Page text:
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‘New Americans’ make gains in state legislatures but are still small minority, study shows

<i>KenWiedemann/E+/Getty Images</i><br/>The representation of first- and second-generation immigrants serving in US state legislatures has grown slightly from two years ago
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KenWiedemann/E+/Getty Images
The representation of first- and second-generation immigrants serving in US state legislatures has grown slightly from two years ago

By Shania Shelton

The representation of first- and second-generation immigrants serving in US state legislatures has grown slightly from two years ago, with women from Latina and Black backgrounds seeing higher levels of representation than their male counterparts. That’s according to a new report from New American Leaders, a nonprofit and nonpartisan organization dedicated to helping people with immigrant backgrounds run for office.

Whereas 71% of White state legislators are male, the gender breakdown skews in the opposite direction for Black and Latino immigrant legislators. About 58% of these Black immigrant state legislators and 54% of Latino immigrant state legislators were women in the 2022 legislative session, according to the report. That’s up from about 56% and 44%, respectively, in 2020.

“Through our new report, the State of Representation 2022, we discovered that while state legislatures are still overwhelmingly pale, stale, and male, the composition of these elected bodies is rapidly changing,” Ghida Dagher, president of New American Leaders and New American Leaders Action Fund, said in a statement. “Since 2020, Latina and Black women legislators have made significant gains in representation and now outnumber their male colleagues.”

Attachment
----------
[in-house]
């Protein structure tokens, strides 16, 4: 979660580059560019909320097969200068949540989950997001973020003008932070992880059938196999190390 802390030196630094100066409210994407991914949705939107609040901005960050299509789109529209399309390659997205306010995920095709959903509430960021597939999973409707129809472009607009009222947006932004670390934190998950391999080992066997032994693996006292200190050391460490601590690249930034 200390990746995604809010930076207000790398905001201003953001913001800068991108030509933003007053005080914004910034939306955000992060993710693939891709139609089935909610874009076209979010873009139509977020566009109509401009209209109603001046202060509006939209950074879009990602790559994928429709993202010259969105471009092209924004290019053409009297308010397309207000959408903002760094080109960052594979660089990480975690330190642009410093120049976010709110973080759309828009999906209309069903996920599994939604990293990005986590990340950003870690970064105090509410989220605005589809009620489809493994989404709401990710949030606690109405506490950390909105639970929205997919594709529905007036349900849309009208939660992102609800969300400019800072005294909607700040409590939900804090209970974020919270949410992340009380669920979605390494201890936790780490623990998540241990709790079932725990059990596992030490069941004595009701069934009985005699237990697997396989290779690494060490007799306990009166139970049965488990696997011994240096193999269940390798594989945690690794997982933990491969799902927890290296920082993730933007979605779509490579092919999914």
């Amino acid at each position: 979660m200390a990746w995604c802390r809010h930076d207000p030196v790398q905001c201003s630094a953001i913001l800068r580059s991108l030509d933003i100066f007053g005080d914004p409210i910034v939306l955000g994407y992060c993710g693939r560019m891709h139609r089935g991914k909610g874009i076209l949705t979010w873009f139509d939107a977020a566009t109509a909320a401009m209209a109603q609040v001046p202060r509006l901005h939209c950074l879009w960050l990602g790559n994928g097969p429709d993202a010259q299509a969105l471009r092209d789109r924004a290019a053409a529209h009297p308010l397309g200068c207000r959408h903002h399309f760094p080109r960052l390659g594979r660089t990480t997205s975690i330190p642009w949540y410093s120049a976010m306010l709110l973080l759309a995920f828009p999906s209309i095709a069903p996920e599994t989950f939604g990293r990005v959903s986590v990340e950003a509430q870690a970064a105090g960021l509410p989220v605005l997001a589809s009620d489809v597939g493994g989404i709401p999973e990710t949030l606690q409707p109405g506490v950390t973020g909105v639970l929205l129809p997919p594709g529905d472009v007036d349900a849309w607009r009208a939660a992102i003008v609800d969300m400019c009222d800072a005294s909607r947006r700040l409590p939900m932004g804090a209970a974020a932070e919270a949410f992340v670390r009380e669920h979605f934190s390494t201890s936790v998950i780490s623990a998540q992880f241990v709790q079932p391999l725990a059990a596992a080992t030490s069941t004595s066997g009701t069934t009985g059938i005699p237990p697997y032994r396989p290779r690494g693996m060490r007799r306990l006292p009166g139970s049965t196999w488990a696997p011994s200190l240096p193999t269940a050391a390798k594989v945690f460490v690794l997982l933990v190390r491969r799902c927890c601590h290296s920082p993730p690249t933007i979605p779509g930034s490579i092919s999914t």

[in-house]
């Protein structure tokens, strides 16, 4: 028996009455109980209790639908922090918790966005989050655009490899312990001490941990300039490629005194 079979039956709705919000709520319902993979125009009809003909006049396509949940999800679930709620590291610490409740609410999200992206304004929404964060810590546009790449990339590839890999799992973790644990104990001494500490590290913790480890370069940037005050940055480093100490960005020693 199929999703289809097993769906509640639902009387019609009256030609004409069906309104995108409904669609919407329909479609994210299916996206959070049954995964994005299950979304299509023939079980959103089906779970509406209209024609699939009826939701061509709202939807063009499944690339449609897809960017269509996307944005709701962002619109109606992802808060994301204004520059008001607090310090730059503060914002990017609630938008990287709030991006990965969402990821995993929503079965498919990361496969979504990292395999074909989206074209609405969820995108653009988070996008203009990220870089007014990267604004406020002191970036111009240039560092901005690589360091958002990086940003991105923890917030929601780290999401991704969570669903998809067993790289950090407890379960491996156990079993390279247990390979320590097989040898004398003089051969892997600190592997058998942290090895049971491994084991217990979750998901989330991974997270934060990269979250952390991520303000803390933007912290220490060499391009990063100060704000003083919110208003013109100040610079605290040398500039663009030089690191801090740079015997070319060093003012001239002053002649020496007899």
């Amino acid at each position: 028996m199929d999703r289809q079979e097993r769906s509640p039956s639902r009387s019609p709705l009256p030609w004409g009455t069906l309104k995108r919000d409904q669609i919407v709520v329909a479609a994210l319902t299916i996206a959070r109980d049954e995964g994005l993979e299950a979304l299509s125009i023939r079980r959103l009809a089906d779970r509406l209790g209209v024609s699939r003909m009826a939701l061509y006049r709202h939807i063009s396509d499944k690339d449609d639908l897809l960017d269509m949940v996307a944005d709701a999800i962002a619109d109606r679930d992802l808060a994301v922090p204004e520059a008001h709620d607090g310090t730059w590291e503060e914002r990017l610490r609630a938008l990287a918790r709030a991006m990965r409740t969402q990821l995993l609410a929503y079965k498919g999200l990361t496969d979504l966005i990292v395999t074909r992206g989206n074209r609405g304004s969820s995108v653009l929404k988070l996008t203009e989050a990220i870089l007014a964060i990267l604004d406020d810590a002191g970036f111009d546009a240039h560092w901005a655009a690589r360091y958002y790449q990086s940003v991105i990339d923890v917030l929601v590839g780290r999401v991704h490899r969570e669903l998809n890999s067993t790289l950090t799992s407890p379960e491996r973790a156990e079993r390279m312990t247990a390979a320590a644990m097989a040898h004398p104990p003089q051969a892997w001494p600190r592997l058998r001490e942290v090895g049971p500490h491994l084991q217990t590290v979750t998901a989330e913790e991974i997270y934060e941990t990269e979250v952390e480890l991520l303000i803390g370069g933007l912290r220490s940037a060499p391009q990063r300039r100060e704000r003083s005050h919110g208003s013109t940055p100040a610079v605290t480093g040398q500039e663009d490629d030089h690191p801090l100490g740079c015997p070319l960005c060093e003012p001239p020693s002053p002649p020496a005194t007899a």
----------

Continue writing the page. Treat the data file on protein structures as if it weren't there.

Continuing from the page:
Overall, however, first- and second-generation immigrants, whom the report calls “New Americans,” make up about 4% of state legislators — up from 3.5% in 2020. Asian Americans and Pacific Islanders saw the most biggest gains, adding 27 newly elected legislators in the 2022 legislative session, while Latinos added 24, Black immigrants added 10, and Middle Eastern and North African legislators added three. Of these groups, “New American” legislators from Latino communities make up the largest share of total US state legislators, at about 1.7%.

“Yet even as we celebrate these gains, we know we still have a long way to go to achieve representational parity,” Dagher said in a news release. “If we want to create a truly inclusive and representative democracy, then we must invest in these communities to increase New American civic engagement and take a hard look at how our electoral and political systems still favor the white and wealthy.”

Among the states with the most representational parity — which the report measures by comparing the percentage of “New American” state legislators to the naturalized citizen voting age population — Rhode Island saw the most significant growth of first- and second-generation immigrants in state legislative office between 2020 and 2022, while Florida saw the most significant decrease. New Jersey scores the worst for parity, the report notes, while nine states have no first- or second-generation representation at all.

When it comes to party breakdown, more than 90% of these first- and second-generation state legislators identify as Democrats, according to the report. Republicans control more than 54% of state legislative seats across the country, the report notes, while arguing that that’s not sustainable in the face of demographics change. The report makes an appeal to the GOP to “take a hard look at their current platforms, messaging, and campaign strategies to become more inclusive,” specifically calling for the disavowal of “white supremacist rhetoric.”

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